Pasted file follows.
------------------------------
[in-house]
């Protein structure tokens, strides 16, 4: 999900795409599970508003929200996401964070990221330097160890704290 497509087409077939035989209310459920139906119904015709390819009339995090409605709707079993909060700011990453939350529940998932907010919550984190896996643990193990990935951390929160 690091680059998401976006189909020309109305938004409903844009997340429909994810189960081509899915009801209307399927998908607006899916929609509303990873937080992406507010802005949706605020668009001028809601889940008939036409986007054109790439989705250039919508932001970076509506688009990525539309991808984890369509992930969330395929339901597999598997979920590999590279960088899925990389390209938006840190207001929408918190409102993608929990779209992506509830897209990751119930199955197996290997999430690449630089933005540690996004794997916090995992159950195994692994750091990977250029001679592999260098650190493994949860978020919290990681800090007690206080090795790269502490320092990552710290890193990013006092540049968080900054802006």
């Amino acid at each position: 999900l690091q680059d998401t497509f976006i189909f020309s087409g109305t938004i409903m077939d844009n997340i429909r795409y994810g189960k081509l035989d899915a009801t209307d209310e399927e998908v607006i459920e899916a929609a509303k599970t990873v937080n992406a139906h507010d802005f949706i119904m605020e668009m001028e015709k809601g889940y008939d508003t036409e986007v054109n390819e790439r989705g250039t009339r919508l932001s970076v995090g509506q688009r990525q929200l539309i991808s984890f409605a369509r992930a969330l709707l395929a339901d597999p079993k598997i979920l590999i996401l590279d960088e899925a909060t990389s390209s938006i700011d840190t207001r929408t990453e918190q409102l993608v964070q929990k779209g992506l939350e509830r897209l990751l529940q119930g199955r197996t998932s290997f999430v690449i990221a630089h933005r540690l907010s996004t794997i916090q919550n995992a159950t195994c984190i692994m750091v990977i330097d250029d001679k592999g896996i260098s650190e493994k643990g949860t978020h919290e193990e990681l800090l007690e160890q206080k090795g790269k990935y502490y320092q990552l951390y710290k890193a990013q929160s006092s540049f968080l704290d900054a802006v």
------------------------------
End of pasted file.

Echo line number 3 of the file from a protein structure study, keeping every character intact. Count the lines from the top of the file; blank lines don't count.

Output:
């Amino acid at each position: 999900l690091q680059d998401t497509f976006i189909f020309s087409g109305t938004i409903m077939d844009n997340i429909r795409y994810g189960k081509l035989d899915a009801t209307d209310e399927e998908v607006i459920e899916a929609a509303k599970t990873v937080n992406a139906h507010d802005f949706i119904m605020e668009m001028e015709k809601g889940y008939d508003t036409e986007v054109n390819e790439r989705g250039t009339r919508l932001s970076v995090g509506q688009r990525q929200l539309i991808s984890f409605a369509r992930a969330l709707l395929a339901d597999p079993k598997i979920l590999i996401l590279d960088e899925a909060t990389s390209s938006i700011d840190t207001r929408t990453e918190q409102l993608v964070q929990k779209g992506l939350e509830r897209l990751l529940q119930g199955r197996t998932s290997f999430v690449i990221a630089h933005r540690l907010s996004t794997i916090q919550n995992a159950t195994c984190i692994m750091v990977i330097d250029d001679k592999g896996i260098s650190e493994k643990g949860t978020h919290e193990e990681l800090l007690e160890q206080k090795g790269k990935y502490y320092q990552l951390y710290k890193a990013q929160s006092s540049f968080l704290d900054a802006v």